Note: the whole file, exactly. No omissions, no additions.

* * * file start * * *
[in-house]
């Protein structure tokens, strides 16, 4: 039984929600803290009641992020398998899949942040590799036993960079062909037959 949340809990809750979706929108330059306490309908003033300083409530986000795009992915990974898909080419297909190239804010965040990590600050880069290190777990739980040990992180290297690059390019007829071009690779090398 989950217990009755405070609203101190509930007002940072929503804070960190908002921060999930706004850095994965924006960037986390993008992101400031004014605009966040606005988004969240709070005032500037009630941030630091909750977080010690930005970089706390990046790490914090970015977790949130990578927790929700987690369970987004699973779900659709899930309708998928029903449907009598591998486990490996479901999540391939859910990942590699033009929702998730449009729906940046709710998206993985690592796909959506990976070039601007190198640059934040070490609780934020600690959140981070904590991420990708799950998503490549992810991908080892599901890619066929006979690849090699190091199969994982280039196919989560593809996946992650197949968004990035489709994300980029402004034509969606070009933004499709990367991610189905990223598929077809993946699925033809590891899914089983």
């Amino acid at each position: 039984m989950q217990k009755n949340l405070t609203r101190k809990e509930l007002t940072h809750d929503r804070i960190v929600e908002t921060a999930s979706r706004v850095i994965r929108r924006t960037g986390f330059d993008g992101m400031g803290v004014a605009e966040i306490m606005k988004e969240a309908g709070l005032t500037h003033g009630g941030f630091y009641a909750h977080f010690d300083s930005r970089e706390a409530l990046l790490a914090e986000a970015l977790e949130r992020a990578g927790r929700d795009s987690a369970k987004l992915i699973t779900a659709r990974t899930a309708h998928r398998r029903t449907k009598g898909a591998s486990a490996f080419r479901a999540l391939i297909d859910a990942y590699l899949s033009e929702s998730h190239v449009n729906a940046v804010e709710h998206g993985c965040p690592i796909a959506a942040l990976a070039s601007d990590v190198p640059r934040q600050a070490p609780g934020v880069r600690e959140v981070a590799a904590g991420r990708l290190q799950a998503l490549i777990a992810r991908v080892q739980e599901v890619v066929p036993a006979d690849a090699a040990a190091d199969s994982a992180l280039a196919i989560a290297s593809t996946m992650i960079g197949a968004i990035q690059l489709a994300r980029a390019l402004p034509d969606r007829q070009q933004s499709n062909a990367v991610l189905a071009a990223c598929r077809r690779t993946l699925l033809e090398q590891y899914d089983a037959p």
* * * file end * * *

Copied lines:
[in-house]
């Protein structure tokens, strides 16, 4: 039984929600803290009641992020398998899949942040590799036993960079062909037959 949340809990809750979706929108330059306490309908003033300083409530986000795009992915990974898909080419297909190239804010965040990590600050880069290190777990739980040990992180290297690059390019007829071009690779090398 989950217990009755405070609203101190509930007002940072929503804070960190908002921060999930706004850095994965924006960037986390993008992101400031004014605009966040606005988004969240709070005032500037009630941030630091909750977080010690930005970089706390990046790490914090970015977790949130990578927790929700987690369970987004699973779900659709899930309708998928029903449907009598591998486990490996479901999540391939859910990942590699033009929702998730449009729906940046709710998206993985690592796909959506990976070039601007190198640059934040070490609780934020600690959140981070904590991420990708799950998503490549992810991908080892599901890619066929006979690849090699190091199969994982280039196919989560593809996946992650197949968004990035489709994300980029402004034509969606070009933004499709990367991610189905990223598929077809993946699925033809590891899914089983």
């Amino acid at each position: 039984m989950q217990k009755n949340l405070t609203r101190k809990e509930l007002t940072h809750d929503r804070i960190v929600e908002t921060a999930s979706r706004v850095i994965r929108r924006t960037g986390f330059d993008g992101m400031g803290v004014a605009e966040i306490m606005k988004e969240a309908g709070l005032t500037h003033g009630g941030f630091y009641a909750h977080f010690d300083s930005r970089e706390a409530l990046l790490a914090e986000a970015l977790e949130r992020a990578g927790r929700d795009s987690a369970k987004l992915i699973t779900a659709r990974t899930a309708h998928r398998r029903t449907k009598g898909a591998s486990a490996f080419r479901a999540l391939i297909d859910a990942y590699l899949s033009e929702s998730h190239v449009n729906a940046v804010e709710h998206g993985c965040p690592i796909a959506a942040l990976a070039s601007d990590v190198p640059r934040q600050a070490p609780g934020v880069r600690e959140v981070a590799a904590g991420r990708l290190q799950a998503l490549i777990a992810r991908v080892q739980e599901v890619v066929p036993a006979d690849a090699a040990a190091d199969s994982a992180l280039a196919i989560a290297s593809t996946m992650i960079g197949a968004i990035q690059l489709a994300r980029a390019l402004p034509d969606r007829q070009q933004s499709n062909a990367v991610l189905a071009a990223c598929r077809r690779t993946l699925l033809e090398q590891y899914d089983a037959p």